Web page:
If there’s one thing that’s true in your life, where you are now is not a result of hearing the word Yes or No, but rather what you have done after hearing it. In most life situations, we take No for Stop and Yes for Go. And Maybe means someone can’t commit to something and should be punched in the face.

But if you want to succeed in business, you need to change your relationship with the word No. To paraphrase The Princess Bride, the word doesn’t mean what you think it means. Simply put, No does not signal the end of a negotiation but rather the beginning of one. So to succeed in your career, you need to learn to love the word No and be suspicious of the word Yes.

This is not a new idea, but rather a well expressed one in former FBI hostage negotiator Chris Voss’s bestselling book Never Split The Difference. Voss spent years negotiating with kidnappers and hostage takers where the stakes were people lives and compromise was not an option. Based on his research and experience, he shows why No and Yes don’t always mean what you think.

Why you should learn to love No

If you’ve ever talked to a pushy telemarketer trying to sell you a credit card or to get you to make a donation to a political cause, you may have noticed they are always asking you questions so you will say Yes.

For example: “Are you worried about the direction America is going?” or “ Would you like to pay no interest for six months?” Each question is designed to get you to say Yes, so when it comes time to ask you for your money, the hope is you will keep saying Yes.

Of course, you don’t. The Yes question ploy doesn’t work on us most of the time. When we hear questions to get us to say Yes, we get defensive and wary. We feel like we are being lawyered into something we don’t want to do.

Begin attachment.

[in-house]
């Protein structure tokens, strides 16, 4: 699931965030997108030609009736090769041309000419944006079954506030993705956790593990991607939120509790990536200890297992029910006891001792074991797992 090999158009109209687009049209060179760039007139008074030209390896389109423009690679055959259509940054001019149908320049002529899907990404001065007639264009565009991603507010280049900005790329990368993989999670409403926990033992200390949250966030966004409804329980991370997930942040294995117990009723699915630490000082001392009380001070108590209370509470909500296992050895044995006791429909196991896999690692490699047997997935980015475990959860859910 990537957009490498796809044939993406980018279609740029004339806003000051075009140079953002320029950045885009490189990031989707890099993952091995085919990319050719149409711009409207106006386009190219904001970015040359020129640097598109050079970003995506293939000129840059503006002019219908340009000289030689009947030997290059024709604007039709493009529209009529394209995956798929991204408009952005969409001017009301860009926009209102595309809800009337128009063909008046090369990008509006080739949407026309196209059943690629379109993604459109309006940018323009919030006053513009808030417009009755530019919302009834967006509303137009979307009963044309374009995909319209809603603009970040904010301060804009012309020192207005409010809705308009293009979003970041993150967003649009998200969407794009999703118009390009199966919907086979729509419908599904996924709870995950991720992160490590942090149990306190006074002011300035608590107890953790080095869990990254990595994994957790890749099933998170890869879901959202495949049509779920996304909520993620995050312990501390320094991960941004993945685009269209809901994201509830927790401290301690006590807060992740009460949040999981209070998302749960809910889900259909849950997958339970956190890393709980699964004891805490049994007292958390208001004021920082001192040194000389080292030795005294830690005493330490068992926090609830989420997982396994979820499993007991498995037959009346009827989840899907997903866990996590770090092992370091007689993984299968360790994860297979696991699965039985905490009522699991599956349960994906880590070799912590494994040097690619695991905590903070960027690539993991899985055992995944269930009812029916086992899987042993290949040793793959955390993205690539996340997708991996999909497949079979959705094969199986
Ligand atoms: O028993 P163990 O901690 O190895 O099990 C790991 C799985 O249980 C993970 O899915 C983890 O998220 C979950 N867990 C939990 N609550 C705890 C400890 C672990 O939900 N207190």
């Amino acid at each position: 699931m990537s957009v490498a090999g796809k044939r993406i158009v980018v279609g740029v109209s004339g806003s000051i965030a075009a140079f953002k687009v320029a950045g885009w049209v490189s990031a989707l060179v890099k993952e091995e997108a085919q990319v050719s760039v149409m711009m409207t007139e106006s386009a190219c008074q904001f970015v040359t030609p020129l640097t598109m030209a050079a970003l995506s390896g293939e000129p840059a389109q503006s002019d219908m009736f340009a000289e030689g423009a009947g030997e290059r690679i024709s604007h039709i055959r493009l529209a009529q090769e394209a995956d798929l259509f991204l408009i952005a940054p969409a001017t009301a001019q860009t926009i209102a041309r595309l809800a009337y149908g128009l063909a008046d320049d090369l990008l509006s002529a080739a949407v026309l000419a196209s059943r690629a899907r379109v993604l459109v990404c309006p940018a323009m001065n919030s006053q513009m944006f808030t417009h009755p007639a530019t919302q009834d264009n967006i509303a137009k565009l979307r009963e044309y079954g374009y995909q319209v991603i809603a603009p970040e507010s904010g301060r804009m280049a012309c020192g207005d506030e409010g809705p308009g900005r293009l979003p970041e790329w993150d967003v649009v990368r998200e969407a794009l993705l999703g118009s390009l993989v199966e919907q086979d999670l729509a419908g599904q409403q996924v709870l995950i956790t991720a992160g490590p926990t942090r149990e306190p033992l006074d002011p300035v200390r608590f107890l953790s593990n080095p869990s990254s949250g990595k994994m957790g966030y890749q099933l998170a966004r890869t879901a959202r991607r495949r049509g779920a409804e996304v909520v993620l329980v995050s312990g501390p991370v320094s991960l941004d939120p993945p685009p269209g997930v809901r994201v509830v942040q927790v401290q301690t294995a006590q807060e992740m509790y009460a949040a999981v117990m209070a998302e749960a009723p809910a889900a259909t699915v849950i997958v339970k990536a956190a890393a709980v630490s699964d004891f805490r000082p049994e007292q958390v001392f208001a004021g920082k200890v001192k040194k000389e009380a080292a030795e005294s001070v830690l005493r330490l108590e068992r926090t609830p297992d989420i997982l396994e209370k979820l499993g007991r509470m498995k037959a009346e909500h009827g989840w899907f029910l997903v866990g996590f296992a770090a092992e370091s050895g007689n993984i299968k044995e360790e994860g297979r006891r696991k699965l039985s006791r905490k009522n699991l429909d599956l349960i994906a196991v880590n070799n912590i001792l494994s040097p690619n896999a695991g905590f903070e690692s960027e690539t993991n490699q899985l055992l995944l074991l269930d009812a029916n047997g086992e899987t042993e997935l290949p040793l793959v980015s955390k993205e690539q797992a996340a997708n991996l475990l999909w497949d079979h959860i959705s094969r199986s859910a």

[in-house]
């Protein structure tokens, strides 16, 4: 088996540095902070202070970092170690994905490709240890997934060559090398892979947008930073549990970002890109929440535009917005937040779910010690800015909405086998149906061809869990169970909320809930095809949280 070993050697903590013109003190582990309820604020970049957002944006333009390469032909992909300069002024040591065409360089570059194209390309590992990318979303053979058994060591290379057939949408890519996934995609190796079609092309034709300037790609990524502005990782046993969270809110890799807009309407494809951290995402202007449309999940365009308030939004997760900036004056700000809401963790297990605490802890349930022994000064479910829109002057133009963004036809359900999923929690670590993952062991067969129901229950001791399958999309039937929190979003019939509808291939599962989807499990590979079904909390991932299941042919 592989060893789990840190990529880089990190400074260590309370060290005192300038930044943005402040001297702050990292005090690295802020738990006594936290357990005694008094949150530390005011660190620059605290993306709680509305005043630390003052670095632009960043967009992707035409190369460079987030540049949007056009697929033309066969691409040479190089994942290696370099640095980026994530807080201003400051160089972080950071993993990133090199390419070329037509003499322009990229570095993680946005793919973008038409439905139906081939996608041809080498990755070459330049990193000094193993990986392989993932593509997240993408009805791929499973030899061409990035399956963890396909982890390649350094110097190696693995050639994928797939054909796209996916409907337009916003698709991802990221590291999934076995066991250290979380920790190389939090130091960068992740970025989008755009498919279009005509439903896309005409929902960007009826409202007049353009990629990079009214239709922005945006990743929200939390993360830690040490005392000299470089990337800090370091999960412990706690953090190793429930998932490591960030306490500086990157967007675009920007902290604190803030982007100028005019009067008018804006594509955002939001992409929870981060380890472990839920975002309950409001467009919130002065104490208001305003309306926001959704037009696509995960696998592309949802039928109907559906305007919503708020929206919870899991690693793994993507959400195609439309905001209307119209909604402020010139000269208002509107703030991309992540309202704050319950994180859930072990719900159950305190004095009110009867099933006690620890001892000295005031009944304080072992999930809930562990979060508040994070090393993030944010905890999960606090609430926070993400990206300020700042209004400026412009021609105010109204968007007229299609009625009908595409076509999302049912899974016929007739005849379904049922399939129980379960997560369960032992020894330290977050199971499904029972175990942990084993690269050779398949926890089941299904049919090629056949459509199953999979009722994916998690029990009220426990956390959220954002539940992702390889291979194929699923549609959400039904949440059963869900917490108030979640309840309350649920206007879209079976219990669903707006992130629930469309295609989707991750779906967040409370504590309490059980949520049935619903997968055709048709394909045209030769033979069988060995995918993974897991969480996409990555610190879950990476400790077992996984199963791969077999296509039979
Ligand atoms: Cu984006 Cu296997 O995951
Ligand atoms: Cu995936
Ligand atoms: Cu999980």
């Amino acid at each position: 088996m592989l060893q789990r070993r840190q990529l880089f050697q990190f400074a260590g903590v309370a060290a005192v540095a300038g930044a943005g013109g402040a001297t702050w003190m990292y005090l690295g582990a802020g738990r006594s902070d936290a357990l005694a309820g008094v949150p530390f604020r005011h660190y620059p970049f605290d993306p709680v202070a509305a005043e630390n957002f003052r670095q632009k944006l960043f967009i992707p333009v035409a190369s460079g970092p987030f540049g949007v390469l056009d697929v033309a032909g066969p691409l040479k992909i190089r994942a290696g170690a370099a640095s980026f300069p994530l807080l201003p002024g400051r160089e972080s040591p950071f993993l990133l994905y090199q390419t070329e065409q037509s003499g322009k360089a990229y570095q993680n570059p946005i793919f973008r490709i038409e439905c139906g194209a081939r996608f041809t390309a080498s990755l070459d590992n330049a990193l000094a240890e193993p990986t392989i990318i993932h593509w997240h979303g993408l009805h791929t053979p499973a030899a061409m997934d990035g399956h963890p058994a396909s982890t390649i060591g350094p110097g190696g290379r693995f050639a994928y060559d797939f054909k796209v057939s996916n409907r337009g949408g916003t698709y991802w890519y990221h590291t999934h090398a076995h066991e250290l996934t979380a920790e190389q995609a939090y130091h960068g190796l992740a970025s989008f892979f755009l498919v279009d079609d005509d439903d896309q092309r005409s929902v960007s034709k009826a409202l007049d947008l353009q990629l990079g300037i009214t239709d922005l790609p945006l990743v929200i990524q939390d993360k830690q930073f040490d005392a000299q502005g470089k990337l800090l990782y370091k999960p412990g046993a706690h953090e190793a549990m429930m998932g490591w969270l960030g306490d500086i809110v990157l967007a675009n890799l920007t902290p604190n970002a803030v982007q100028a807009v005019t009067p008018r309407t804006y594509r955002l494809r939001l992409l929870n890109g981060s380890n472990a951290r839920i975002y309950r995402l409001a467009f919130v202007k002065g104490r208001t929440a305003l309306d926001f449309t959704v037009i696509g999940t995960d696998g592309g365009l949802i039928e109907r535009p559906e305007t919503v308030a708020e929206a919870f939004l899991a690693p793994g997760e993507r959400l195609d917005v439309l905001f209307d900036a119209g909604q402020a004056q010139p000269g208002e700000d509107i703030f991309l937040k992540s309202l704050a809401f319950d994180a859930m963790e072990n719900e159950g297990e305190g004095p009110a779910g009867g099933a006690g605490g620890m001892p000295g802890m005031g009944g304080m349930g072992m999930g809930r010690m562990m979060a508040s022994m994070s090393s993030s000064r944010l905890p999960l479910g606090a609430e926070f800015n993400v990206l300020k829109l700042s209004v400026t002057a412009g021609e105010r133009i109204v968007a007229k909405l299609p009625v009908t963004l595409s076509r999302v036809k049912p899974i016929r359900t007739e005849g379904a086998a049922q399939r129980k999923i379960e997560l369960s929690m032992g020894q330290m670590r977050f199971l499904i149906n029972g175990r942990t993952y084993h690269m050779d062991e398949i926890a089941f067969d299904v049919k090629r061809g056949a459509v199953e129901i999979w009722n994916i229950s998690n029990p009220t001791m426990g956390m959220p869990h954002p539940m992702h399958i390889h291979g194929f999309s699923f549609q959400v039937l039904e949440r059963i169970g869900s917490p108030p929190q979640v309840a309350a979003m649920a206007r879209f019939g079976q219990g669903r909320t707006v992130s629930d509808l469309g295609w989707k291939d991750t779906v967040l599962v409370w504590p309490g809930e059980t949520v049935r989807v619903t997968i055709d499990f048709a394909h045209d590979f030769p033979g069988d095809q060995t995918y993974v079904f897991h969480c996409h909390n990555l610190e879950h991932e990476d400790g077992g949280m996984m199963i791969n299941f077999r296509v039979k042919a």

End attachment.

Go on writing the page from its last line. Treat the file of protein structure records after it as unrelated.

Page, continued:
However, we like using the word No. As children, No was the first power word we mastered. No gave us strength, No gave us authority, and No made us feel like we were in control. We love to say No because it makes us feel safe. We do not have to commit to anything or change our lives when we say No. And this is why you want to hear No from your counterpart when you do business.

Asking someone a No question makes them feel safe and gives them the illusion of control. It also helps you learn what your counterpart does not want—and allows you to ask questions so you can learn what they do want.

Voss suggests you can follow up with questions such as “What about this doesn’t work for you?” or “What would you need to make it work?” These calibrated questions open up your counterpart to contributing to a solution and make them a partner in the final deal.

Why you should learn to doubt Yes

You do want to hear Yes in a negotiation, but not right away. Certainly not at the beginning. Be suspicious of Yes. Yes often doesn’t mean Go in a business conversation. According to Voss, there are three versions of Yes—counterfeit, confirmation, and commitment—and only one means Go.

The first two types of Yes words are used to fake you out. A counterfeit Yes, for example, is when someone says Yes to appease you, so you’ll stop talking and go away. Other times a counterfeit Yes person wants to keep you talking so you reveal more in the negotiation. Either way, the person has not committed to doing business with you.

A confirmation Yes is just a reflexive response. It’s a space filler. It means the person heard what you said or wants to fill up a conversational pause. It does not mean you have a deal.

The only Yes you want to hear is the commitment Yes. You will know this Yes from the other types of Yes words because the person will follow this Yes with an action or an agreement. But you can’t get to this type of Yes until you hear a lot of Nos first.

So the next time you hear No, don’t get discouraged. Instead think: here is my opportunity to learn more.